Over the years, probiotics have become a household word. This “good” bacteria can benefit some people, but they aren’t helpful in all situations. Probiotics aren’t medicine. They’re a natural supplement found in many foods. It’s essential to understand the difference when taking them for gut health. Here is what scientists suggest happens to your body when you take probiotics every day.

What are probiotics?

Probiotics are a combination of live yeast and bacteria in your body. They’re considered the ‘good bacteria which keep your gut healthier and boost your immune system. Probiotics are part of the microbiome, a group of organisms made up of microbes that live together in and on your body, keeping it healthy. Microbes in your lower intestines digest your food, fight off bacteria and keep you regulated. When these microbes get off balance, it leads to health problems.

What are the health benefits of probiotics?


Researchers are still learning the health benefits of probiotics and who benefits the most from taking them. Probiotics may help treat people who have these health conditions, including:

  • Antibiotic-resistant diarrhea
  • Inflammatory bowel disease
  • Irritable bowel disease
  • Hypercholesterolemia
  • Obesity
  • Atopic dermatitis
  • Pediatric acute infectious diarrhea
  • Gastro symptoms like gas, bloating, and constipation, especially in older people.

Studies show that taking a probiotic while on an antibiotic may help you avoid diarrhea. Researchers are still unsure whether probiotics help healthy individuals.

When choosing a probiotic to improve your gut health, what do you need to know?

There are so many probiotics on the market that it’s hard to know which ones live up to their claims. Many probiotics get destroyed by your stomach acids even before reaching your digestive tract. So, consider these things when you buy a probiotic.

  • Shelf-stable: Make sure the probiotic supplement is shelf-stable. Probiotics shouldn’t need to be refrigerated, and they should last at least two years.
  • Soil-based organisms: Your probiotic should be soil-based.
  • Strain varieties: Choose a probiotic at least ten probiotic strains. These include the following: Lactobacillus acidophilus, Bacillus coagulans, Streptococcus thermophilus, Bifidobacterium strains.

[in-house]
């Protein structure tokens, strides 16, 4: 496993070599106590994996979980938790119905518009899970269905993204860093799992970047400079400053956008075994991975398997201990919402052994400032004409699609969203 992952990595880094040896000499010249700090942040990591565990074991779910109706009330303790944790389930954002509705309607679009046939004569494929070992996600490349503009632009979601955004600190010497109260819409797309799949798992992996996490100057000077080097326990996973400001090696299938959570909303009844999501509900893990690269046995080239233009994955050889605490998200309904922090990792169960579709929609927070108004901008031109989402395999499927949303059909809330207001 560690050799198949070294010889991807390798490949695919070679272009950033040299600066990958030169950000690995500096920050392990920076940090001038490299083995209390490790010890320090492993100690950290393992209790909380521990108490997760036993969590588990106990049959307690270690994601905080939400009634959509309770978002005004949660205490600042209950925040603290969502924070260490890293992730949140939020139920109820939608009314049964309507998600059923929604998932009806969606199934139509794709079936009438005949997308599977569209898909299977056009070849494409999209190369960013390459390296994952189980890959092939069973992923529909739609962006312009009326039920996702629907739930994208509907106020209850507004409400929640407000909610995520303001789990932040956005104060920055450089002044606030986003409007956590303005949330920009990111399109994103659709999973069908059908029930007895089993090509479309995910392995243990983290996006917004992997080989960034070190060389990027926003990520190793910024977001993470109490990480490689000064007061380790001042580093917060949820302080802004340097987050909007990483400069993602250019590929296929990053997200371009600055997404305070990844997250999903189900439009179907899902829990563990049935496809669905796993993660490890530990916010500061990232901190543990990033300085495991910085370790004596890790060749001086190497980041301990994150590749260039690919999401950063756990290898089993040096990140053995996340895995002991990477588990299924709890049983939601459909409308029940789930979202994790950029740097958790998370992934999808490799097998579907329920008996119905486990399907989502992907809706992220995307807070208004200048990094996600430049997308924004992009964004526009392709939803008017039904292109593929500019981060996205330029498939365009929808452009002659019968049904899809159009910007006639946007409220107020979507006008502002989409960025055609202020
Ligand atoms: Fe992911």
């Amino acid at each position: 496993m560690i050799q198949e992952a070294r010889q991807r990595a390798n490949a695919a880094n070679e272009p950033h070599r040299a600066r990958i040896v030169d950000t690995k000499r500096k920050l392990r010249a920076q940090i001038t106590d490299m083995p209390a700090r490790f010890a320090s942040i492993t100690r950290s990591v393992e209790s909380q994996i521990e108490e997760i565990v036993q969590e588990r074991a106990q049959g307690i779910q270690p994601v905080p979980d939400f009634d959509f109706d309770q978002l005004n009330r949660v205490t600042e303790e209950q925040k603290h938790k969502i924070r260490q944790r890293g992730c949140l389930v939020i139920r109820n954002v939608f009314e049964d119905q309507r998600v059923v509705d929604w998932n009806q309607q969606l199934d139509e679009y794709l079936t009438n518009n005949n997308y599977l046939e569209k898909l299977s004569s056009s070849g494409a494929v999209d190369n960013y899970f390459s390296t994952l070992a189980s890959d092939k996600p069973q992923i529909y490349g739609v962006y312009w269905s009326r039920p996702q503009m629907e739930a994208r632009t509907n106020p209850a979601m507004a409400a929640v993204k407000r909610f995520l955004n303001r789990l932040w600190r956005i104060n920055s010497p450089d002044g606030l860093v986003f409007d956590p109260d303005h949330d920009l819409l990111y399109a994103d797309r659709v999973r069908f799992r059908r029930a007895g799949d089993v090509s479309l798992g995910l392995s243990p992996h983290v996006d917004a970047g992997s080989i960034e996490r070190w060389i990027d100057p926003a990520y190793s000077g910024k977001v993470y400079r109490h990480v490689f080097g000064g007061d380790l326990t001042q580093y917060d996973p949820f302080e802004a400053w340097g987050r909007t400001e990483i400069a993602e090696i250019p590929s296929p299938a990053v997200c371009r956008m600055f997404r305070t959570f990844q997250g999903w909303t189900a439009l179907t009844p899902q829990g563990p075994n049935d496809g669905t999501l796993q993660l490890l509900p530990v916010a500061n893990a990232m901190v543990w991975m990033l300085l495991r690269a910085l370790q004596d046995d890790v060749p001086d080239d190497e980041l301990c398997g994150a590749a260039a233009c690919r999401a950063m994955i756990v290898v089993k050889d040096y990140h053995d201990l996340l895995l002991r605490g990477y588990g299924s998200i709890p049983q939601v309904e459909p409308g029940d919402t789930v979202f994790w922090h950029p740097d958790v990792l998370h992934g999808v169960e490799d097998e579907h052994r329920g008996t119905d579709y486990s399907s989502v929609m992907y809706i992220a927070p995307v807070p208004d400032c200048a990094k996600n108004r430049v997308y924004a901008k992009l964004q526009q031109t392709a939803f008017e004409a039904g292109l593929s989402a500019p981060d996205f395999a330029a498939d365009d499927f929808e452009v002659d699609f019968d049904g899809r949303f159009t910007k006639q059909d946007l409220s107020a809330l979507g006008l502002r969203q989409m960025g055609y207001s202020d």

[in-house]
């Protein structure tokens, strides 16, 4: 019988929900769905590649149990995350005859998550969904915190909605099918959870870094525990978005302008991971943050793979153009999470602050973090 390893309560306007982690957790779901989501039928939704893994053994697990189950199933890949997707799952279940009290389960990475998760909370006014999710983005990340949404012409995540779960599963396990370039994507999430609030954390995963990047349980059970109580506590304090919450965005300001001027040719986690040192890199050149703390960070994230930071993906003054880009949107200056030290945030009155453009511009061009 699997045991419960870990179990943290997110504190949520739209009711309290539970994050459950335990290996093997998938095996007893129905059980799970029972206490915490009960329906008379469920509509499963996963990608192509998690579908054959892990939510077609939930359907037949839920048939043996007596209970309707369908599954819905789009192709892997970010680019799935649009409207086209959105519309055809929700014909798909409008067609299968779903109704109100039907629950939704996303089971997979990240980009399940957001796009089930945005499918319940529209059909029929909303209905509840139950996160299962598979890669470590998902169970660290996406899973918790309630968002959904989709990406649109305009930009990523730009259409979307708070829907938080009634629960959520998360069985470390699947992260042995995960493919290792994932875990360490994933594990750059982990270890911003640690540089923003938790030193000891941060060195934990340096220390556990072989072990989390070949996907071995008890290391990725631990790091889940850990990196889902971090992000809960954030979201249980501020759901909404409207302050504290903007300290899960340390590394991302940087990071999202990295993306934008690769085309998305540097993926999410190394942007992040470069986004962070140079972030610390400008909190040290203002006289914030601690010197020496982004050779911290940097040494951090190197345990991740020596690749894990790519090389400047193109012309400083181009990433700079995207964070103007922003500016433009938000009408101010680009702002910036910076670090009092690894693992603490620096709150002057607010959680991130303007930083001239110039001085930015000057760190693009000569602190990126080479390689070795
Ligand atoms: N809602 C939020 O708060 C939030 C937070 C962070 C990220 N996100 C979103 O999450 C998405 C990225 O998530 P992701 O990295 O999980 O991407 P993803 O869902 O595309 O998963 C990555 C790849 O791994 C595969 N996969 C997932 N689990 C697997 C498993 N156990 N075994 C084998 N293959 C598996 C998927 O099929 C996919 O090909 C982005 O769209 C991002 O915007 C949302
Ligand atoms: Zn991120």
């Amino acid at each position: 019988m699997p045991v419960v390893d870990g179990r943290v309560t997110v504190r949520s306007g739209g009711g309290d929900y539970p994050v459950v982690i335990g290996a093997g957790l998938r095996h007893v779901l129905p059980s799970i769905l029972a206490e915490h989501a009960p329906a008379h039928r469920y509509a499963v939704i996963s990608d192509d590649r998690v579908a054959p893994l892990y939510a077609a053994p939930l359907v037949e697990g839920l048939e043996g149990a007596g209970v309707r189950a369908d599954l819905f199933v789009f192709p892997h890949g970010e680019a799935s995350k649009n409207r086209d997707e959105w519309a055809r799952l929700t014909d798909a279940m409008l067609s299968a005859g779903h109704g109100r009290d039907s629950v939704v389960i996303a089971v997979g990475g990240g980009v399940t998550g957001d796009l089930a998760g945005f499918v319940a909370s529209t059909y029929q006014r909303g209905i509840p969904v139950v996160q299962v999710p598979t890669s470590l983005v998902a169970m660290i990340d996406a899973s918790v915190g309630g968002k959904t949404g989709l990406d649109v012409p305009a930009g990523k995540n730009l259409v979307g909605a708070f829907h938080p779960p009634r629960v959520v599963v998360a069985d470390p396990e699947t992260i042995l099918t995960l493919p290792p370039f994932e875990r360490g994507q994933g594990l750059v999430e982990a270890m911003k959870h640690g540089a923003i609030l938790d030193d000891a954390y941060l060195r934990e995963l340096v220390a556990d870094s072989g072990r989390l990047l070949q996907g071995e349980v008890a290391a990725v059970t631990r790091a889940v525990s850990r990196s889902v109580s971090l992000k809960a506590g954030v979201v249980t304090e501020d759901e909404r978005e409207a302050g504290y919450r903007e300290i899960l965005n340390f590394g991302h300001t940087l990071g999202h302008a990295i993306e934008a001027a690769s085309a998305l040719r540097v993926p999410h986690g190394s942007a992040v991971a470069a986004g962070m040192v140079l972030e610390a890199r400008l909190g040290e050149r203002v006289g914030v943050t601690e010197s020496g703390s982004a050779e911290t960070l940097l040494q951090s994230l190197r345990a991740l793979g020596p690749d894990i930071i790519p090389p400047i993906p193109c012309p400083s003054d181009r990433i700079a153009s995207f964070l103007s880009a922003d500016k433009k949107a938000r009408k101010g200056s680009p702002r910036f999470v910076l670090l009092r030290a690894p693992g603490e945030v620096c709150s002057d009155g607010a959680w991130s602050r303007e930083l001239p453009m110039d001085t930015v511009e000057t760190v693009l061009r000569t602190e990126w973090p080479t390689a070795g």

• A high number of probiotics: Your probiotic should have at least 50 billion probiotics per serving.
  • Delay release: Choose a delayed-release capsule that protects the probiotics from stomach acids.
  • Prebiotic included: Choose a probiotic with prebiotics included in the supplement’s formula.

What foods are natural probiotics?

There are many foods loaded with probiotic cultures for good gut health. Today, people understand that it’s best to get their nutrients from healthy foods rather than supplements to meet their dietary needs. If you want to be sure to get enough probiotics in your system, these are some excellent foods with natural probiotics.

1 -Dark chocolate

Dark chocolate is packed with antioxidants and anti-inflammatory properties that are good for your gut. Be sure to choose dark chocolate with at least 70% cacao for the best source of prebiotics and probiotics.

2 – Greek yogurt

Greek yogurt is rich in probiotics. It has two strains of bacteria that restore your gut health. Some people say that eating yogurt regularly helps repair your gut to the right balance of good bacteria if you’re on antibiotics. Be sure the label on the Greek yogurt you choose says live active culture for the best results.

3 – Sauerkraut

Sauerkraut is a cabbage fermented with lactic acid rather than vinegar. Thus, it delivers the most probiotic benefits. Sauerkraut contains fiber, vitamins K, B, C and iron. When you buy sauerkraut, ensure it’s unpasteurized and fermented with lactic acid. Buy it fresh rather than on the shelf in a can.

4 – Kimchi

Kimchi is a spicy Korean dish made from fresh cabbage and vegetables fermented in lactic acid bacteria. This spicy side dish boosts your gut health, similar to sauerkraut. Kimchi comes either pasteurized or unpasteurized. You’ll find the best benefits in unpasteurized kimchi with live active cultures. Buy fresh kimchi at the market or make your kimchi to guarantee it’s new.

5 – Kombucha

Fizzy and fermented and made with drinks like black or green tea, kombucha has grown in popularity over the past few years. It’s not a cure-all, but many people have experienced health benefits from this probiotic blend. Be sure to buy an authentic kombucha, not a kombucha-type drink. There are many copycats, so read the label to see if the drink contains lactic acid.

6 – Kefir

Kefir is a dairy with probiotics. Even if you’re lactose intolerant, you should be able to drink kefir. It’s made from lactic acid, yeast, and bacteria. It’s thought that drinking kefir will improve your gut and bone health and help fight infections. Be sure to read the label to guarantee you’re getting genuine kefir and not an imitation drink.